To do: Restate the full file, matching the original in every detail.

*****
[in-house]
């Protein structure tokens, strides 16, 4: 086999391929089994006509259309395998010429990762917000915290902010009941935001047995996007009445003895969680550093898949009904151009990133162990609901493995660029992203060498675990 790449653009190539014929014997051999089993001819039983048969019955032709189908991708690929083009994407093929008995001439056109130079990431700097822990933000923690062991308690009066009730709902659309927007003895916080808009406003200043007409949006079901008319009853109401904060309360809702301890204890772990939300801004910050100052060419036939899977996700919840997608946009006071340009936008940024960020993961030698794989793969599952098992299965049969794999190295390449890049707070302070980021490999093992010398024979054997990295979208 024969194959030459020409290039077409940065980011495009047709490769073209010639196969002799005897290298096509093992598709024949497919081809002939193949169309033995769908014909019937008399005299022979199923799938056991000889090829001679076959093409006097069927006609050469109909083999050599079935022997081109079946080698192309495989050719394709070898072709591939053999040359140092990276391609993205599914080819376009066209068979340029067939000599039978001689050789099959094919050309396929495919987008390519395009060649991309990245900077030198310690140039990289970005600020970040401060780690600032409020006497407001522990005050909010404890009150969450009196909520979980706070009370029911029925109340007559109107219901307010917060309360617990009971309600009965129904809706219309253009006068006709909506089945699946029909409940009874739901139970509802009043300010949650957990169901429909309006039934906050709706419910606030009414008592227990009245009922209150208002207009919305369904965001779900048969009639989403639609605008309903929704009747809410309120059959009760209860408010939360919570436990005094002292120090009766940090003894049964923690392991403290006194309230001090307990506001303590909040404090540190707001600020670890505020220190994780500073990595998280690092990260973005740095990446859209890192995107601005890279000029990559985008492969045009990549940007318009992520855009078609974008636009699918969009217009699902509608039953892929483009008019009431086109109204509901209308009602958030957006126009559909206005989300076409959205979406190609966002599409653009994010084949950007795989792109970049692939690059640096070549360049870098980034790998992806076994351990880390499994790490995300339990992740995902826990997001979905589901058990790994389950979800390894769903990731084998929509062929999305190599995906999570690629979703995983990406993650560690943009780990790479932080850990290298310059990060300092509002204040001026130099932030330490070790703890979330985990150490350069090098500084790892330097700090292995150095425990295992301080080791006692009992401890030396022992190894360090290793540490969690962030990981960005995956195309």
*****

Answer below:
[in-house]
């Protein structure tokens, strides 16, 4: 086999391929089994006509259309395998010429990762917000915290902010009941935001047995996007009445003895969680550093898949009904151009990133162990609901493995660029992203060498675990 790449653009190539014929014997051999089993001819039983048969019955032709189908991708690929083009994407093929008995001439056109130079990431700097822990933000923690062991308690009066009730709902659309927007003895916080808009406003200043007409949006079901008319009853109401904060309360809702301890204890772990939300801004910050100052060419036939899977996700919840997608946009006071340009936008940024960020993961030698794989793969599952098992299965049969794999190295390449890049707070302070980021490999093992010398024979054997990295979208 024969194959030459020409290039077409940065980011495009047709490769073209010639196969002799005897290298096509093992598709024949497919081809002939193949169309033995769908014909019937008399005299022979199923799938056991000889090829001679076959093409006097069927006609050469109909083999050599079935022997081109079946080698192309495989050719394709070898072709591939053999040359140092990276391609993205599914080819376009066209068979340029067939000599039978001689050789099959094919050309396929495919987008390519395009060649991309990245900077030198310690140039990289970005600020970040401060780690600032409020006497407001522990005050909010404890009150969450009196909520979980706070009370029911029925109340007559109107219901307010917060309360617990009971309600009965129904809706219309253009006068006709909506089945699946029909409940009874739901139970509802009043300010949650957990169901429909309006039934906050709706419910606030009414008592227990009245009922209150208002207009919305369904965001779900048969009639989403639609605008309903929704009747809410309120059959009760209860408010939360919570436990005094002292120090009766940090003894049964923690392991403290006194309230001090307990506001303590909040404090540190707001600020670890505020220190994780500073990595998280690092990260973005740095990446859209890192995107601005890279000029990559985008492969045009990549940007318009992520855009078609974008636009699918969009217009699902509608039953892929483009008019009431086109109204509901209308009602958030957006126009559909206005989300076409959205979406190609966002599409653009994010084949950007795989792109970049692939690059640096070549360049870098980034790998992806076994351990880390499994790490995300339990992740995902826990997001979905589901058990790994389950979800390894769903990731084998929509062929999305190599995906999570690629979703995983990406993650560690943009780990790479932080850990290298310059990060300092509002204040001026130099932030330490070790703890979330985990150490350069090098500084790892330097700090292995150095425990295992301080080791006692009992401890030396022992190894360090290793540490969690962030990981960005995956195309």